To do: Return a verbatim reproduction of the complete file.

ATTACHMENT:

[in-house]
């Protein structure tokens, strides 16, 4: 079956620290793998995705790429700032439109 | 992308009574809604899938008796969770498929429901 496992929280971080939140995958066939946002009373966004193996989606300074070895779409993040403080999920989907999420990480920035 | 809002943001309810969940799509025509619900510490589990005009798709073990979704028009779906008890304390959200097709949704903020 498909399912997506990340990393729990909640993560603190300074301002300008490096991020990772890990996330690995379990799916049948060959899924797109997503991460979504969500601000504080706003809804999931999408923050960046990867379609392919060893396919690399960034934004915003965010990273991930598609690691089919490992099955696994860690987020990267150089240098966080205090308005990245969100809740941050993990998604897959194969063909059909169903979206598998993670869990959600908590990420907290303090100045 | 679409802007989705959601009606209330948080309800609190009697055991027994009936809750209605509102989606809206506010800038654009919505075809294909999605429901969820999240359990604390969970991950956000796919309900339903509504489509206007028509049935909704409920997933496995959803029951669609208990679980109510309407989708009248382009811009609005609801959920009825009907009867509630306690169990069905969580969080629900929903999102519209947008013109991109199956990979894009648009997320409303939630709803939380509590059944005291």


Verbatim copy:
[in-house]
């Protein structure tokens, strides 16, 4: 079956620290793998995705790429700032439109 | 992308009574809604899938008796969770498929429901 496992929280971080939140995958066939946002009373966004193996989606300074070895779409993040403080999920989907999420990480920035 | 809002943001309810969940799509025509619900510490589990005009798709073990979704028009779906008890304390959200097709949704903020 498909399912997506990340990393729990909640993560603190300074301002300008490096991020990772890990996330690995379990799916049948060959899924797109997503991460979504969500601000504080706003809804999931999408923050960046990867379609392919060893396919690399960034934004915003965010990273991930598609690691089919490992099955696994860690987020990267150089240098966080205090308005990245969100809740941050993990998604897959194969063909059909169903979206598998993670869990959600908590990420907290303090100045 | 679409802007989705959601009606209330948080309800609190009697055991027994009936809750209605509102989606809206506010800038654009919505075809294909999605429901969820999240359990604390969970991950956000796919309900339903509504489509206007028509049935909704409920997933496995959803029951669609208990679980109510309407989708009248382009811009609005609801959920009825009907009867509630306690169990069905969580969080629900929903999102519209947008013109991109199956990979894009648009997320409303939630709803939380509590059944005291």